For an event that celebrated the opening of the new UEA Wildlife Trail, the sight of a gleaming, young otter fishing in the Broad was perfect as an example of the magnificent abundance of flora and fauna to be found at UEA. This elusive mammal, paid no heed to the crowd gathered by the Mathematical bridge on a cold January lunchtime, and brazenly swam out into the water, dipping and diving for its dinner. Dr Iain Barr, an ecology lecturer at UEA, who recently led a biodiversity audit of the campus, welcomed the interruption to his speech, stopping briefly in order for everyone to witness this wonderful wildlife encounter.
The biodiversity audit has revealed how the UEA campus is thriving with an incredible variety of mammals, birds, insects and plants. Thanks to a generous £9000 grant from the Big Lottery Fund’s Community Wildlife Fund, four impressive new interpretation boards (and accompanying leaflet dispensers) have been placed around the Trail, highlighting what can be found along each of the four different trails. It was one of these interpretation boards that was unveiled by guest speaker Mark Cocker, a naturalist, author and UEA graduate, who spoke with passion of the importance of allowing people to experience the wildlife that can be found on our doorstep.
The project was organised by Volunteer Administrator Elaine Sherriffs and UEA Volunteers, a group that gives students the opportunity to get involved with exciting projects, such as the Big Beach Clean and the Campus Conservation project. Speaking to Concrete she said “Two things inspired me to start this project and apply for the funding. The first was an awareness that we all spend far too much time sitting in front of our TV and computer screens and as a result we become disconnected with nature. I hope the wildlife trail will attract people to spend an hour or so outdoors and reconnect with the natural environment.” A number of students gave up their time to help bring the UEA Wildlife Trail to life, whether it was by writing the content for the interpretation boards or by helping with guided walks on the day of the opening.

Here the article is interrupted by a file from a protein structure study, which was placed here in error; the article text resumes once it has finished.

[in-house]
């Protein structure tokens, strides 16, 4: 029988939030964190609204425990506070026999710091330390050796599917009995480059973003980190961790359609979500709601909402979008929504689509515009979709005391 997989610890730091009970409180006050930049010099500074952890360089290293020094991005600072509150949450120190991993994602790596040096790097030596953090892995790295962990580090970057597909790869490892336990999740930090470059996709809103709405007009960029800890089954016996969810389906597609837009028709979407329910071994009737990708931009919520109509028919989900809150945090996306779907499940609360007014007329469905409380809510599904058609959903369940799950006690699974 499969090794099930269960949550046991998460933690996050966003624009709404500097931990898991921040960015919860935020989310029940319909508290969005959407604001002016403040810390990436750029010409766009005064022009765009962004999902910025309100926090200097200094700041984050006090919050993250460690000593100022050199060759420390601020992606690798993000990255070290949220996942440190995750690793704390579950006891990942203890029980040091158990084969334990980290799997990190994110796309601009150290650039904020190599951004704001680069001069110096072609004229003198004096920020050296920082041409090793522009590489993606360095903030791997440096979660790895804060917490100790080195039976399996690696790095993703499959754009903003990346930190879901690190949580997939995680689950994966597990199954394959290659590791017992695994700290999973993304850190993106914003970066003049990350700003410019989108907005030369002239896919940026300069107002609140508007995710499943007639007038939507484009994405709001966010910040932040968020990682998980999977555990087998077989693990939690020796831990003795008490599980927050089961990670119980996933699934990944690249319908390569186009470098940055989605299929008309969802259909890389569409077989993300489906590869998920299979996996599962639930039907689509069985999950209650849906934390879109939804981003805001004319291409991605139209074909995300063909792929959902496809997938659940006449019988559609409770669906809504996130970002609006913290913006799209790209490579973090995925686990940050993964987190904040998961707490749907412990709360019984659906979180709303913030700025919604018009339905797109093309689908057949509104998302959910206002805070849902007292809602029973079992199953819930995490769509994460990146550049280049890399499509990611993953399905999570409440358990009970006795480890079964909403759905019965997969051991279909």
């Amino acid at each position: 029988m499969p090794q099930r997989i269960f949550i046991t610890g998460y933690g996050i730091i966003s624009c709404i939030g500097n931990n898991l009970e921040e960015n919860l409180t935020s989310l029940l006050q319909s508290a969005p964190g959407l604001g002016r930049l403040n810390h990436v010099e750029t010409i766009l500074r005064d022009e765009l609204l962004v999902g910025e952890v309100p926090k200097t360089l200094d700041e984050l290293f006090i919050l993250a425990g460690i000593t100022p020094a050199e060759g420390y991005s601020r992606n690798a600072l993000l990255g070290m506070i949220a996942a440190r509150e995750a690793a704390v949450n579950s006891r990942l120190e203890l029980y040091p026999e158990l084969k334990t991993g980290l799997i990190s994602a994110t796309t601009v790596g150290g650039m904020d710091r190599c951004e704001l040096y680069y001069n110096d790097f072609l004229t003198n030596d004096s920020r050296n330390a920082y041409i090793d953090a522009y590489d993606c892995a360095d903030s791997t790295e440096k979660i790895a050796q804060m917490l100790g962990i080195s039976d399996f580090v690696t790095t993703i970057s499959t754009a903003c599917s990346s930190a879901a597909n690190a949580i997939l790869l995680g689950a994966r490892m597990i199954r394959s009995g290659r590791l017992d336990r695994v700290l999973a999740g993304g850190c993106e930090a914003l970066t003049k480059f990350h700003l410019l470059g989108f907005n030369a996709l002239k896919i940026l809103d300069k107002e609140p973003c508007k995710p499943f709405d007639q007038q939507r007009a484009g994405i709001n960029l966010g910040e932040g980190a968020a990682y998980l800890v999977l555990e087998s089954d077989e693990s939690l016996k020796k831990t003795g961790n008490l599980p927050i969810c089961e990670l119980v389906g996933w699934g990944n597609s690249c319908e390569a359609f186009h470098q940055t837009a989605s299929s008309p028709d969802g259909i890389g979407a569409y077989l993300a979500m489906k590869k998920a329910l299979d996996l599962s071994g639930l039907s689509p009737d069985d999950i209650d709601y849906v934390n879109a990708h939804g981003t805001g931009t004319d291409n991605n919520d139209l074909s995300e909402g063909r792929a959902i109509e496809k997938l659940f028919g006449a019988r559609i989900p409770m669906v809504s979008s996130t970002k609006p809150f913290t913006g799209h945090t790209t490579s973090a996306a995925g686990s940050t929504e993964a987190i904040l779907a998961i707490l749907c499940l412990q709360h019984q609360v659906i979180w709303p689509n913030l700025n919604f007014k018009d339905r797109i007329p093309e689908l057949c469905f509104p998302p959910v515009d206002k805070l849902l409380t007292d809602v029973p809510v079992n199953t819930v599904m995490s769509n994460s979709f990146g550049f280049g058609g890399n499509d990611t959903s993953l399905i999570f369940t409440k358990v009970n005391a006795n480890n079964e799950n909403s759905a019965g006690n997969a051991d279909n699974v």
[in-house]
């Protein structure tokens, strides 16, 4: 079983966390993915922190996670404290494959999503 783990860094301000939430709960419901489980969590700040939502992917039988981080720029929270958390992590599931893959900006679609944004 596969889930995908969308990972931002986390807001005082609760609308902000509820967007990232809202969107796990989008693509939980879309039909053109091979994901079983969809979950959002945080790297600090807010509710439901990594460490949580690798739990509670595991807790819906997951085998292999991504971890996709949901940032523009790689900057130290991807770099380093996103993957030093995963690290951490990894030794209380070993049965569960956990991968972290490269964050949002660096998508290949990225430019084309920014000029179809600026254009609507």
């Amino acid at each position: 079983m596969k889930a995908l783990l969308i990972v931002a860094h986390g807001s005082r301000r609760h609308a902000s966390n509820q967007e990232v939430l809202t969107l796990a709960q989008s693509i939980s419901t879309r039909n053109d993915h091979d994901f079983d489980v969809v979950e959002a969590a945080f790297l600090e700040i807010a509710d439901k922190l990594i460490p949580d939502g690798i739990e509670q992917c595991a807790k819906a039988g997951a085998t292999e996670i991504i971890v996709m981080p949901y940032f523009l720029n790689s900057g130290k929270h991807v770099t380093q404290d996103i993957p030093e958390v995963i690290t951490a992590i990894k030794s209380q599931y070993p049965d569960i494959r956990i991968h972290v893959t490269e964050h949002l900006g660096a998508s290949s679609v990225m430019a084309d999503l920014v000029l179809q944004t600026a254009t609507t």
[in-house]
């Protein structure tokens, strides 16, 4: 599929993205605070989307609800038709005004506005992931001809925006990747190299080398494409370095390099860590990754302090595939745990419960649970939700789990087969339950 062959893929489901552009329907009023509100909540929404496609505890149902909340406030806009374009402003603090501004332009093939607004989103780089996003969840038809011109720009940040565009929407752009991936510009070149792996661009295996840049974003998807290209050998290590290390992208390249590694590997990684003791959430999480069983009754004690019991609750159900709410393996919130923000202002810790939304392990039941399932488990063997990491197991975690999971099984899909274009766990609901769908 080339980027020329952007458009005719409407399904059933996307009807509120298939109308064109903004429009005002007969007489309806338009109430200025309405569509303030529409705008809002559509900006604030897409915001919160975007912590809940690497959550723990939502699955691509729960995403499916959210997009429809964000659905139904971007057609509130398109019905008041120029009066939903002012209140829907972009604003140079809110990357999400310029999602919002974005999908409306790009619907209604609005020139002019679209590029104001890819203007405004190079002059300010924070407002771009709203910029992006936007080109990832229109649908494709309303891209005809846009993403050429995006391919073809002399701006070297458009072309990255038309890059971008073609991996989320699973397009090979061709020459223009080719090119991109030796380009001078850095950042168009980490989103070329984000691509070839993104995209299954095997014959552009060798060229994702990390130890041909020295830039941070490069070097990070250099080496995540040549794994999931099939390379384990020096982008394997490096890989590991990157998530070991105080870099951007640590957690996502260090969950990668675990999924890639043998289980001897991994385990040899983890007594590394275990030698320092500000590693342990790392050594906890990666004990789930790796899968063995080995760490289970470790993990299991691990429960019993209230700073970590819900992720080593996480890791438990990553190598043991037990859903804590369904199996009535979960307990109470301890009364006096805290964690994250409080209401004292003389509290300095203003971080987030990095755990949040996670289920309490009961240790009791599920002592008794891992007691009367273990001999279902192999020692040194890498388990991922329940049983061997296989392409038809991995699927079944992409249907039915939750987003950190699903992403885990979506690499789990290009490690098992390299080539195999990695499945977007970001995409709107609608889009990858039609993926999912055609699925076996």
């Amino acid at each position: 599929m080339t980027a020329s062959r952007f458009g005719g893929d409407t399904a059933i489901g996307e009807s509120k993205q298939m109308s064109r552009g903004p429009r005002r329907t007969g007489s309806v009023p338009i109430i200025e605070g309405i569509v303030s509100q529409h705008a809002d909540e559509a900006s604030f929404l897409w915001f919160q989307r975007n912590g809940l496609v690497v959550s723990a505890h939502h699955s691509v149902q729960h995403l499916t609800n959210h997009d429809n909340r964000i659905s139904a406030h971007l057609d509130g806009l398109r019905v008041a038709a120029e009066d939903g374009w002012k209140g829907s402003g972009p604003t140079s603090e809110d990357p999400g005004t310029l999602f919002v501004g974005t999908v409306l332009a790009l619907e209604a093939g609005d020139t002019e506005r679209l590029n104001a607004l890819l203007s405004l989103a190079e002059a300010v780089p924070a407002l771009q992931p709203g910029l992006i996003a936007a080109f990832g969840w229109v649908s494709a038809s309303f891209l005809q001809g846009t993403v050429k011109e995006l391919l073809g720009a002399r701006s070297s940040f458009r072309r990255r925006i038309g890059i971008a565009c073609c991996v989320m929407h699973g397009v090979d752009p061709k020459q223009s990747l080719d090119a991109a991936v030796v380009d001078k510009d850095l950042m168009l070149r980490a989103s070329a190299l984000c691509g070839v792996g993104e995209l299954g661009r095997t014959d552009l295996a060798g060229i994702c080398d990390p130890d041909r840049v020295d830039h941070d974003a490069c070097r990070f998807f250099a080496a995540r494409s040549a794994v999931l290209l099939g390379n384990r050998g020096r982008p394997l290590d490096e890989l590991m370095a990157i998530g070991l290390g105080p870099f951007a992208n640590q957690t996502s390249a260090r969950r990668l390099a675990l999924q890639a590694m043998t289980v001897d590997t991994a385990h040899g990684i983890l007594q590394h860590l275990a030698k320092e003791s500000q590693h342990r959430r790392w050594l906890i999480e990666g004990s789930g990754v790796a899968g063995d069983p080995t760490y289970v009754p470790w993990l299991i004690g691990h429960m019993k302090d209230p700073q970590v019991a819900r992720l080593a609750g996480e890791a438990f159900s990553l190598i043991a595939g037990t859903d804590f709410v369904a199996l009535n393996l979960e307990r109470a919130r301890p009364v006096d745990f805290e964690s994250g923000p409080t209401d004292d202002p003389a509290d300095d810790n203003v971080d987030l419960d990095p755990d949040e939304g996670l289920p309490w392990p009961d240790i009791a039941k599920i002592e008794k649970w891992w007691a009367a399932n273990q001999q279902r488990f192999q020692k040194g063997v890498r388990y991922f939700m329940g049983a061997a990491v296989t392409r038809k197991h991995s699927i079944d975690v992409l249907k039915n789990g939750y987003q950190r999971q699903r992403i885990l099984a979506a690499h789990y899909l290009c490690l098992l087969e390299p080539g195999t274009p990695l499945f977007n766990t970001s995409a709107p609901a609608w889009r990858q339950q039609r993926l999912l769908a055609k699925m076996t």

The lush grass meadow, the winding woodland and the beautiful Broad have been the setting of many a daily dog-walk and midnight musing, for students and the public alike. We are so lucky to be surrounded by these wonderful habitats, which are home to many creatures other than ourselves. With the help of the information available on the boards and leaflets, you might discover something new next time for yourself.